The story itself was well-woven. Cross makes a playful game throughout the book of doling out clues regarding what kind of supernatural mystery we have that often led me to shout out to whomever was nearby at the time I was reading what I though was going on at that moment. It says something that people began to ask me if i was right about my theories instead of avoiding my presence entirely. Wanting to keep the suspense alive for future readers, I will spare you those guesses and what the mystery of Gabriel truly was. After all, the joy for me was in the journey.
Jennifer Cross has proven to me that independent publishing in this increasingly digital age is not only possible but should be encouraged. Gabriel was a well written story that lacked the sex and sensationalism that so often dominates this genre. Don’t believe me? Go and try it for yourself. At $1.99 it definitely worth finding out.
Posted on 03 November 2011 by DM
Its November again and you know what that means! It’s time for Vincenzo to start quoting Jimmy Stewart, Turkeys and Tofurkys to quaver in fear, and you to tell yourself that you are going to write that novel you’ve been mulling over since third period English your freshman year.
National Novel Writing Month has been going on since 1999 and has become something of a sensation for creative writing geeks all over the place. The challenge is to write a 50,000-word novel over the course of the month of November. This means that every day you are expected to get somewhere around 1600 words down that will go towards a final draft. To say it is challenging is a big understatement depending on how much experience one has. For newbs to NaNoWriMo, it can be downright impossible.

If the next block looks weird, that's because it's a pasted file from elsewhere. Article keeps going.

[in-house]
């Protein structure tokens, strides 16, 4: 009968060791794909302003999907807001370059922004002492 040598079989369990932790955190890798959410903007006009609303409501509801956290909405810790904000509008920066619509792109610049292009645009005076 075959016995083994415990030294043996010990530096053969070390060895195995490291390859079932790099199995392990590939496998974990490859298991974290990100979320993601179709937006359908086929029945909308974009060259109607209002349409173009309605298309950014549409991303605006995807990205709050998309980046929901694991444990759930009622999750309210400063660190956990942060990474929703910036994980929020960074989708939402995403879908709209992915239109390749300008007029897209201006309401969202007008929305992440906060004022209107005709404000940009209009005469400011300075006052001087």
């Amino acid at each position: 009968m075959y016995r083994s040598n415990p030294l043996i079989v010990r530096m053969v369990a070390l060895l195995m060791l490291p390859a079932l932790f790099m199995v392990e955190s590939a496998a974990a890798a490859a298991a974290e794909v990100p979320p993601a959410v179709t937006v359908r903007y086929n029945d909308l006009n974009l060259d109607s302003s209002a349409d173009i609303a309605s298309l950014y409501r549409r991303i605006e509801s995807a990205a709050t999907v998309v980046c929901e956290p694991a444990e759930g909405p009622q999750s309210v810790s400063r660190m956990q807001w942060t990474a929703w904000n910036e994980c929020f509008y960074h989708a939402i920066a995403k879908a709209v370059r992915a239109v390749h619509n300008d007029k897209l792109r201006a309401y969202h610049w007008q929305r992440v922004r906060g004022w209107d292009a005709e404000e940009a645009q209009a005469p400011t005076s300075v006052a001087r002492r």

Then again, I am not so sure that matters. It certainly does not seem to matter to its sponsors or even its veteran participants. The state on their site that over 200000 individuals participated in NaNoWriMo in 2010 and more than 30000 crossed the 50000-word count on time. Not bad considering that all kinds of individuals sign up to participate in this endeavor. Certainly, the participants I have talked to and heard about do not put the 50000-word goal as the point but more a side effect to the actual endeavor. To those people it seems to be about fostering your creative urges and developing self-discipline towards doing something worthwhile. My impression is that it’s a supportive community geared towards self-efficacy. What is not to love about that?